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This disagreement on the extent of free-colored willingness to extend rights to black slaves indicates the ambiguity of the relationship between the French Revolution and the gens de couleur. If white colonists resisted racial equality, at moments of crisis they saw free men of color as potential allies in their ruthless factional struggles to control the colonies. Examination of these crises suggests that while white colonists in Martinique and Guadeloupe qualified or even abandoned their opposition to free-colored equality in the heat of revolutionary conflict, their alliances with the gens de couleur were always intended to help control the servile labor force and maintain the slave system.

The gens de couleur were an intermediate group within colonial society who stood between the mass of black slaves and the white minority. Racial ambiguity was further complicated by different patterns of manumission. A broad range of racially restrictive legislation reflected not only concern about numbers, but also the expanding free-colored role in the colonial economy.

In September news of revolution in metropolitan France reached Martinique and Guadeloupe.

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Passengers and crews of merchant ships brought tricolor cockades and accounts of Louis XVI accepting one from the people of Paris. He also recognized the dangerous implications of flaunting a symbol of liberty in a slave colony: in August rumors that the king had abolished slavery inspired a slave revolt in Martinique.

When the governor-general supported a request by free-colored militia to participate, citing their key role in putting down the slave revolt, he touched off riots in the town of Fort-Royal. Armed free men of color supported these operations. Patriots and mutinous soldiers seized control of the towns of Fort-Royal and Saint-Pierre, while Damas and members of the colonial assembly retreated to an interior stronghold under the protection of white and free-colored militia.

The colonial assemblies in Martinique and Guadeloupe claimed they had complied with the new law and urged the Minister of Marine not to send troops to enforce it. In September the naval squadron stationed at Martinique took the drastic step of repelling the convoy from France bringing new representatives of metropolitan authority.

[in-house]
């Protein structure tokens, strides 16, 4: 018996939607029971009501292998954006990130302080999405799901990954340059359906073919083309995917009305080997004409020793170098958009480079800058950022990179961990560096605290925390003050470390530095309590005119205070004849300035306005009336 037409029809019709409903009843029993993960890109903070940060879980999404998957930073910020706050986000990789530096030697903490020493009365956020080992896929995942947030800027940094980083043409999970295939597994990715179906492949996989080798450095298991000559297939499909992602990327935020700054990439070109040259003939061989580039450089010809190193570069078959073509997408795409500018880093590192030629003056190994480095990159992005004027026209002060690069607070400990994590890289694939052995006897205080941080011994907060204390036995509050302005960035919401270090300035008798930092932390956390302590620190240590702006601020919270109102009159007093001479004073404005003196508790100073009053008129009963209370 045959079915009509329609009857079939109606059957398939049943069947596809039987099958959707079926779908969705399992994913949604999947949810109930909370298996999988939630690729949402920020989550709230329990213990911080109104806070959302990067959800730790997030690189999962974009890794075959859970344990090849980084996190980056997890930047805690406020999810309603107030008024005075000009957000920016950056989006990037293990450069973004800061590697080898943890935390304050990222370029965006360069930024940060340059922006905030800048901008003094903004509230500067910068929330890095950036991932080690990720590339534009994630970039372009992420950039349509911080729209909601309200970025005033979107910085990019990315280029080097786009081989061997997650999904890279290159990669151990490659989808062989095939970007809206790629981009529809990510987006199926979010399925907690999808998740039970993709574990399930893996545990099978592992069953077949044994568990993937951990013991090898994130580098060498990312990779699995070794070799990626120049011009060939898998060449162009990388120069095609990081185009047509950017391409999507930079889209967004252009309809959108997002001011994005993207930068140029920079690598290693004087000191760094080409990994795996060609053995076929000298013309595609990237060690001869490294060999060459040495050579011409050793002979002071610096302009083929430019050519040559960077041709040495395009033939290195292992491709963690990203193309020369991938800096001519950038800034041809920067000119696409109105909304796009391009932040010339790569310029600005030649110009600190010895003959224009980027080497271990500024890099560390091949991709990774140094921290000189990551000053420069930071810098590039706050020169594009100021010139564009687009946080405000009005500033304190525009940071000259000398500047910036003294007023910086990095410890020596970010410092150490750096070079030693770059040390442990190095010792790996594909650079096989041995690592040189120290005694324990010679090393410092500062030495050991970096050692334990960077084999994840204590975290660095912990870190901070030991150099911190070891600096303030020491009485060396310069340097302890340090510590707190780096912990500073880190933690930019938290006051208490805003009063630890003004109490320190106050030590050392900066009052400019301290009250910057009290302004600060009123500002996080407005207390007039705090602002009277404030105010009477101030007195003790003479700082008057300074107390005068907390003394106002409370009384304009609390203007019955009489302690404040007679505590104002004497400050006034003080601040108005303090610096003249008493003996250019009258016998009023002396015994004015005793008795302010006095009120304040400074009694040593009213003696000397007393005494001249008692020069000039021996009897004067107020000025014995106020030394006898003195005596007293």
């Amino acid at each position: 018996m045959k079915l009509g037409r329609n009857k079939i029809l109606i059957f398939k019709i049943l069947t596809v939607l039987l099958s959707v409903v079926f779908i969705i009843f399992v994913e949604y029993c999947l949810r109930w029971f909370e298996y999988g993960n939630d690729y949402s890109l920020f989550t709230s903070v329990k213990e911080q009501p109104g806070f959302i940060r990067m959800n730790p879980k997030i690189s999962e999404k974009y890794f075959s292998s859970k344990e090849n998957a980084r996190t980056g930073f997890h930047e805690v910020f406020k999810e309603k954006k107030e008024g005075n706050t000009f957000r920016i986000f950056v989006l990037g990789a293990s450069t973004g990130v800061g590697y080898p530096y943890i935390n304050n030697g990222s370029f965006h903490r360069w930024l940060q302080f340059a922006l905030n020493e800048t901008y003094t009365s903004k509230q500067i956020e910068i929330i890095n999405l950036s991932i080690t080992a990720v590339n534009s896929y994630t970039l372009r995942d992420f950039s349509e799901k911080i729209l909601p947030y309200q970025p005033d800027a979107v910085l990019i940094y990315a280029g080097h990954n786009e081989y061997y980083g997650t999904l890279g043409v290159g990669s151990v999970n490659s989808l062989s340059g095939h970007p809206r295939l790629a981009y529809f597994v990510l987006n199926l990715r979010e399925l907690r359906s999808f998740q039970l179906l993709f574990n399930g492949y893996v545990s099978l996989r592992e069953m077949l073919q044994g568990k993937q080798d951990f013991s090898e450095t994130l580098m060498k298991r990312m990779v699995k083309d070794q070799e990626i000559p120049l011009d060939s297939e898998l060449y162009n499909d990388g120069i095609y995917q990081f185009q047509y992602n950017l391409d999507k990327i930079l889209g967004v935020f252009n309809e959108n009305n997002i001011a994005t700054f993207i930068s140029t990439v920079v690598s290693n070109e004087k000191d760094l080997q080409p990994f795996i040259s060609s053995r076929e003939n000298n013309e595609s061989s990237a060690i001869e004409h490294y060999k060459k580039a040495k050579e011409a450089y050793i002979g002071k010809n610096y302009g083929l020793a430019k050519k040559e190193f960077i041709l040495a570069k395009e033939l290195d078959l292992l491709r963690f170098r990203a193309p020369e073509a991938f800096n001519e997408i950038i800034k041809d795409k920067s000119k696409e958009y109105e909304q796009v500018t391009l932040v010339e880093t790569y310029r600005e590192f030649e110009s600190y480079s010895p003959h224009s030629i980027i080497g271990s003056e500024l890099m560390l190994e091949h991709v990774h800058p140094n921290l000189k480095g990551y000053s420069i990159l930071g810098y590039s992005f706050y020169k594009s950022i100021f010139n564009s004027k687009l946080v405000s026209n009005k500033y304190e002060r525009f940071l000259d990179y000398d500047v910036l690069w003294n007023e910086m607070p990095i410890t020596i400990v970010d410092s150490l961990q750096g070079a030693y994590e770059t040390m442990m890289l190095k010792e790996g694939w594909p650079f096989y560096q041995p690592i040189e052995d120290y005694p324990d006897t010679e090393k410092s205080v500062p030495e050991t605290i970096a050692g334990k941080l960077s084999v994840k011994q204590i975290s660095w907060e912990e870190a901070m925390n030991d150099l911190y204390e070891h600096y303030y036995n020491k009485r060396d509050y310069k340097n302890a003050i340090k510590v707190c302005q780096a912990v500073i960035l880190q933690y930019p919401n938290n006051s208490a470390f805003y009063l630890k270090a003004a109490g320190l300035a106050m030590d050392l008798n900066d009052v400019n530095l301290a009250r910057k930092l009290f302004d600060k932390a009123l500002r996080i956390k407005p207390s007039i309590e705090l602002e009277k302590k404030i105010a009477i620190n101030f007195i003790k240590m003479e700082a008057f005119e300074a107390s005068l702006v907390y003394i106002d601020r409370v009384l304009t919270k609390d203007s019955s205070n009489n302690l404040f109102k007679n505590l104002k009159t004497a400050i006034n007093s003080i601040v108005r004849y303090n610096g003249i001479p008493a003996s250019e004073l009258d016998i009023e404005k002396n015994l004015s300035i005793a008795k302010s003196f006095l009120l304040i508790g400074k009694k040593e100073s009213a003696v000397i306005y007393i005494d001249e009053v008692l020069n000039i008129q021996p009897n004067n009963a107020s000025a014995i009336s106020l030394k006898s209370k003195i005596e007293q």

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Acting on rumors of counter-revolution in Paris, the colonial assemblies in Guadeloupe and Martinique completed the schism by striking the revolutionary tricolor and raising the white flag of the old monarchy. Gens de couleur backed the royalist rebellion initially, but representatives of the new Republic in France undermined this support with promises of unconditional equality. Discovering that Martinique and Guadeloupe were in the grip of counter-revolution, Lacrosse made contact with patriot refugees in British Dominica before sailing to the French colony of Saint-Lucie which had remained loyal to metropolitan authority.

Beyond contradicting claims of counter-revolution in France, and announcing the success of republican arms in Europe, he sought to reassure planters that the Republic would guarantee their property: it had no intention of abolishing slavery. His broadsheets urged men of color to desert the rebels, who would return them to segregation and inequality, and to claim their rights as new citizens. If planters previously appealed to free men of color to back them against patriots, radicals now sought to turn the new citizens against their moderate republican rivals.

In March General Collot arrived in Guadeloupe to take up the post of governor and to replace Lacrosse who had assumed those duties in January.

Although the assembly rejected these charges, many new citizens began to fear that their rights were at risk. Following its suppression, Collot alleged that the committee of general security had stirred up the ringleaders with the calumnious accusation that he opposed a supposed new law allowing illegitimate mulattos to inherit property from their white fathers. There was no truth to this charge while the evidence suggests that Collot was in fact committed to free-colored equality.

On 4 February the National Convention in Paris decreed the abolition of slavery throughout the French empire.

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Royal administrators valued free men of color as defenders of colonial security and the slave system, and grands Blancs welcomed them as allies against petit Blanc patriots and even against metropolitan revolutionary authority. Republicans succeeded in winning over gens de couleur with the legal guarantee of equality. The subsequent struggle between republicans resulted not only in conflicting appeals for free-colored support, but in radical accusations that the moderates were not sincerely committed to racial equality.

Free people of color in Guadeloupe and Martinique were themselves divided, not only politically but economically. Standard UK delivery is currently free , no matter how many items you have in your basket. You can find out more about delivery and returns in our help section.

Transformative Mobilities and the Non-dit: Constructing Whiteness Across Two French Colonial Spaces

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Manual Terre des affranchis (French Edition)

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